- the soft substance of a human or other animal body, consisting of muscle and fat.
- muscular and fatty tissue.
- this substance or tissue in animals, viewed as an article of food, usually excluding fish and sometimes fowl; meat.
- fatness; weight.
- the body, especially as distinguished from the spirit or soul: The spirit is willing but the flesh is weak.
- the physical or animal nature of humankind as distinguished from its moral or spiritual nature: the needs of the flesh.
- living creatures generally.
- a person's family or relatives.
- Botany. the soft, pulpy portion of a fruit, vegetable, etc., as distinguished from the core, skin, shell, etc.
- the surface of the human body; skin: A person with tender flesh should not expose it to direct sunlight.
- (no longer in common use; now considered offensive) flesh color.
- to plunge (a weapon) into the flesh.
- Hunting. to feed (a hound or hawk) with flesh in order to make it more eager for the chase.Compare blood(def 16).
- to incite and accustom (persons) to bloodshed or battle by an initial experience.
- to inflame the ardor or passions of by a foretaste.
- to overlay or cover (a skeleton or skeletal frame) with flesh or with a fleshlike substance.
- to give dimension, substance, or reality to (often followed by out): The playwright wrote pretty good characters, but the actors really fleshed them out.
- to remove adhering flesh from (hides), in leather manufacture.
- Archaic. to satiate with flesh or fleshly enjoyments; surfeit; glut.
- flesh out,
- to gain weight: He realized to his dismay that he had fleshed out during the months of forced inactivity.
- to add details to or make more complete: She fleshed out her proposal considerably before presenting it to the committee for action.
- in the flesh, present and alive before one's eyes; in person: The movie star looked quite different in the flesh.
- pound of flesh, something that strict justice demands is due, but can only be paid with great loss or suffering to the payer.
- press the flesh, Informal. to shake hands, as with voters while campaigning: The senator is busy as ever pressing the flesh on the campaign trail.
Origin of flesh
Examples from the Web for flesh
There was deep brown flesh, and bronze flesh, and pallid white flesh, and flesh turned red from the hot sun.
Flesh encircled him at the main pool of the Paradise Hotel and Residences at Boca.
It also contains some clunky passages of adultery, temptations of the flesh, and general sexual awkwardness.
His flesh is sagging a bit, but he is still trim and looks lean, sinewy and tough.The Story Behind Lee Marvin’s Liberty Valance Smile
January 3, 2015
He carried around a hundred pounds too many most of his life, a great buffer of flesh between himself and the world.Alfred Hitchcock’s Fade to Black: The Great Director’s Final Days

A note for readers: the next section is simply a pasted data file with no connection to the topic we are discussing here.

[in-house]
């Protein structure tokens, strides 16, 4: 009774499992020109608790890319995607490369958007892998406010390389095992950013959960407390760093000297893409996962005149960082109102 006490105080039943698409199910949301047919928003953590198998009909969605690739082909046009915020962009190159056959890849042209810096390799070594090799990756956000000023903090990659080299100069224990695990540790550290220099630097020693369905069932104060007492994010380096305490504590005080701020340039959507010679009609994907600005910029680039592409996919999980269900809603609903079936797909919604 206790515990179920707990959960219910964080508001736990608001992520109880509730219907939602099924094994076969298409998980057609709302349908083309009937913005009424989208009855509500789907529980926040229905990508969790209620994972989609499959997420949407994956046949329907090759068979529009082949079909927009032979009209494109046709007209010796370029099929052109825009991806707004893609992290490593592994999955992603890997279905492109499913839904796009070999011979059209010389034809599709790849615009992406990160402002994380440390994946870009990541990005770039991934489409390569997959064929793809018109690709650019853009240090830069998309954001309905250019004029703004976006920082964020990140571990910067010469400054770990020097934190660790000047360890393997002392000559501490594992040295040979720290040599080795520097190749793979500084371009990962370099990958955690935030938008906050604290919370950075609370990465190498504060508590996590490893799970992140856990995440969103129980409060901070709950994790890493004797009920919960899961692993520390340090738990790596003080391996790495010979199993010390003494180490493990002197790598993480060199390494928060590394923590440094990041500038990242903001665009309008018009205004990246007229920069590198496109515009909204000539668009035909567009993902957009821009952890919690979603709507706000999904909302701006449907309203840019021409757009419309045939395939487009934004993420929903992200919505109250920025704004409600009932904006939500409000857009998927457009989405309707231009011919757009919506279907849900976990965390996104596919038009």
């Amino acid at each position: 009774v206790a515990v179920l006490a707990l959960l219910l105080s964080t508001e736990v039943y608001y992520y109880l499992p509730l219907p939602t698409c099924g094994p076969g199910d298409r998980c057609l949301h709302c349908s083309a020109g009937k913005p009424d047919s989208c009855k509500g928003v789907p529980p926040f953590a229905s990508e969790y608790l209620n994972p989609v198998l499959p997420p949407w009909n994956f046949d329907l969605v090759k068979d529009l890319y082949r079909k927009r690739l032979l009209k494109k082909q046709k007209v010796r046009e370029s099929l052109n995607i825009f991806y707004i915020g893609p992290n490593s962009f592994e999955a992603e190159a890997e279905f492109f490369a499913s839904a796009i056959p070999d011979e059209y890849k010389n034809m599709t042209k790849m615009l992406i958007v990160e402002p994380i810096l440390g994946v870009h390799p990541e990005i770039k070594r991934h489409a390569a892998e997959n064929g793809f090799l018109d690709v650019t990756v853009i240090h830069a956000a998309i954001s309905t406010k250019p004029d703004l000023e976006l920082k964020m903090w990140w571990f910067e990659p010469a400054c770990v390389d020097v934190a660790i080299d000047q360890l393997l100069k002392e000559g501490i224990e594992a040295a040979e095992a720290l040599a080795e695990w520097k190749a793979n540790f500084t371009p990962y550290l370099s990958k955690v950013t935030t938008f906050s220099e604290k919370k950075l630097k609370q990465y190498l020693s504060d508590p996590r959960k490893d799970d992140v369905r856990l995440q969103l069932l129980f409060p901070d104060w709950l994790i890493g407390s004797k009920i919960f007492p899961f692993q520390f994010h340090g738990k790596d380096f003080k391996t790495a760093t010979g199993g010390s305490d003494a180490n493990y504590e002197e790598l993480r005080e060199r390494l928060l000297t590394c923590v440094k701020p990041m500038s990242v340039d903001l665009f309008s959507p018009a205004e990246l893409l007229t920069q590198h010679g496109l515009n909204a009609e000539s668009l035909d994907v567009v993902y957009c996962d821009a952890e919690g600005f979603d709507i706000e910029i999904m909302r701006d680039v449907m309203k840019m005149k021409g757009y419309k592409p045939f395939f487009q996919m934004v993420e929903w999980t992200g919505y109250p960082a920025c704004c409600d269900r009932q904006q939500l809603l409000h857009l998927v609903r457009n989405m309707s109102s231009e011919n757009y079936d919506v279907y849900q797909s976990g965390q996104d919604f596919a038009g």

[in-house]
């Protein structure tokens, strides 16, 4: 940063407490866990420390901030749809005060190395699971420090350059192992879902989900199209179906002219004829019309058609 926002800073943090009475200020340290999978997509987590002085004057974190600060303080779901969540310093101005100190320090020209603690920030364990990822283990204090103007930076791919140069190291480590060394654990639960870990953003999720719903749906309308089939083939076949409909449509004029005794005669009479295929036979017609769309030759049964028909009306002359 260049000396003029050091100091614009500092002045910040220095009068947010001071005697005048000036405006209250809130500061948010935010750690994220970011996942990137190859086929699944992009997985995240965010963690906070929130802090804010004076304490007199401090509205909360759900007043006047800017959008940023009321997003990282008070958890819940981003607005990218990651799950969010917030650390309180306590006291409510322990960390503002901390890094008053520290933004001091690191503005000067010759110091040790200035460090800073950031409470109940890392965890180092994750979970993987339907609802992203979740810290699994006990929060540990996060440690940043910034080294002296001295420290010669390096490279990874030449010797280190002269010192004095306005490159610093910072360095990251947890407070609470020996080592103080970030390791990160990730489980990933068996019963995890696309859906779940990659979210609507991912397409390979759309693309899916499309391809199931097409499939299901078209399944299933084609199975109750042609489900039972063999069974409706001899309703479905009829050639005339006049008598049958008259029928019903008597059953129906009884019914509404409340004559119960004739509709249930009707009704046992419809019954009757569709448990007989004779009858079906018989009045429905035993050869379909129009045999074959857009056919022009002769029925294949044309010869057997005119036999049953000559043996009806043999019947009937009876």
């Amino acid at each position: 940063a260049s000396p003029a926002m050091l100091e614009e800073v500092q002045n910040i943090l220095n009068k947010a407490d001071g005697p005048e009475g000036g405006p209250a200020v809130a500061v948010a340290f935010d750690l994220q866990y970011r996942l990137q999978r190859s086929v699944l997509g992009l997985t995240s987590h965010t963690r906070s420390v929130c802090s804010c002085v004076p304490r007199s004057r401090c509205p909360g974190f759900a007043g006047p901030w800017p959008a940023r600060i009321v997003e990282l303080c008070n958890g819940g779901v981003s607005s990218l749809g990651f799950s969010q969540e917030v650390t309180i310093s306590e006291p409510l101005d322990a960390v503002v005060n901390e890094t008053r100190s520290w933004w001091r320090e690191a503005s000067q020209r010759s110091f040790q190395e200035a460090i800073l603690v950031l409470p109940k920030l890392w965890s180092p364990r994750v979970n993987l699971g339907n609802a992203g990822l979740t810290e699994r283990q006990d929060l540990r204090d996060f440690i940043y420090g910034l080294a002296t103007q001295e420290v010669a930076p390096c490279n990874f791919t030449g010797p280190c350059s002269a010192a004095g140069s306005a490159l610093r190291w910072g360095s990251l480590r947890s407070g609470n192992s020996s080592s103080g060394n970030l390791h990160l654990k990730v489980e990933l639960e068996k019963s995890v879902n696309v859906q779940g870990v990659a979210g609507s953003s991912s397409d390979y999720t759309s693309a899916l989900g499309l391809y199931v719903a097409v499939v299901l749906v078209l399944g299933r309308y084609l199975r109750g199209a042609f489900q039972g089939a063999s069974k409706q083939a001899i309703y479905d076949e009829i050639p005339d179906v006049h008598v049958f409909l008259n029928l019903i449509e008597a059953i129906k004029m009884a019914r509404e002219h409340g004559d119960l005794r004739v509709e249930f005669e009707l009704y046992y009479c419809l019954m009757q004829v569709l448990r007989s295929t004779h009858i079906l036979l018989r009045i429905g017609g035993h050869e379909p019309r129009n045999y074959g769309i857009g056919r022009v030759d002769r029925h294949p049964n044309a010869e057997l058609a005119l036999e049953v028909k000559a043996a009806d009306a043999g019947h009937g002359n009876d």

December 13, 2014
The fingers thrust at his throat—he seemed to be tearing his own flesh.Way of the Lawless
Oh, strong, strong are the ties of flesh, and hard it is to subdue the spirit!The White Company
Arthur Conan Doyle
Your flesh has never been made to creep: but the cockles of your heart have been warmed.De Libris: Prose and Verse
You don't think I would leave my own flesh and blood in the cellar!Weighed and Wanting
The fingers should be used to separate the flesh at this place.Woman's Institute Library of Cookery, Vol. 3
Woman's Institute of Domestic Arts and Sciences
- the soft part of the body of an animal or human, esp muscular tissue, as distinct from bone and visceraRelated adjective: sarcoid
- informal excess weight; fat
- archaic the edible tissue of animals as opposed to that of fish or, sometimes, fowl; meat
- the thick usually soft part of a fruit or vegetable, as distinct from the skin, core, stone, etc
- the human body and its physical or sensual nature as opposed to the soul or spiritRelated adjective: carnal
- mankind in general
- animate creatures in general
- one's own family; kin (esp in the phrase one's own flesh and blood)
- a yellowish-pink to greyish-yellow colour
- Christian Science belief on the physical plane which is considered erroneous, esp the belief that matter has sensation
- (modifier) tanning of or relating to the inner or under layer of a skin or hidea flesh split
- in the flesh in person; actually present
- make one's flesh creep (esp of something ghostly) to frighten and horrify one
- press the flesh informal to shake hands, usually with large numbers of people, esp in political campaigning
- (tr) hunting to stimulate the hunting instinct of (hounds or falcons) by giving them small quantities of raw flesh
- to wound the flesh of with a weapon
- archaic, or poetic to accustom or incite to bloodshed or battle by initial experience
- tanning to remove the flesh layer of (a hide or skin)
- to fatten; fill out
Word Origin and History for flesh
Old English flæsc "flesh, meat," also "near kindred" (a sense now obsolete except in phrase flesh and blood), common West and North Germanic (cf. Old Frisian flesk, Middle Low German vlees, German Fleisch "flesh," Old Norse flesk "pork, bacon"), of uncertain origin, perhaps from Proto-Germanic *flaiskoz-.
Figurative use for "animal or physical nature of man" (Old English) is from the Bible, especially Paul's use of Greek sarx, which yielded sense of "sensual appetites" (c.1200). Flesh-wound is from 1670s; flesh-color, the hue of "Caucasian" skin, is first recorded 1610s, described as a tint composed of "a light pink with a little yellow" [O'Neill, "Dyeing," 1862]. An Old English poetry-word for "body" was flæsc-hama, literally "flesh-home."
1520s, "to render (a hunting animal) eager for prey by rewarding it with flesh from a kill," with figurative extensions, from flesh (n.). Meaning "to clothe or embody with flesh," with figurative extensions, is from 1660s. Related: Fleshed; fleshing.
- The soft tissue of the body of a vertebrate, covering the bones and consisting mainly of skeletal muscle and fat.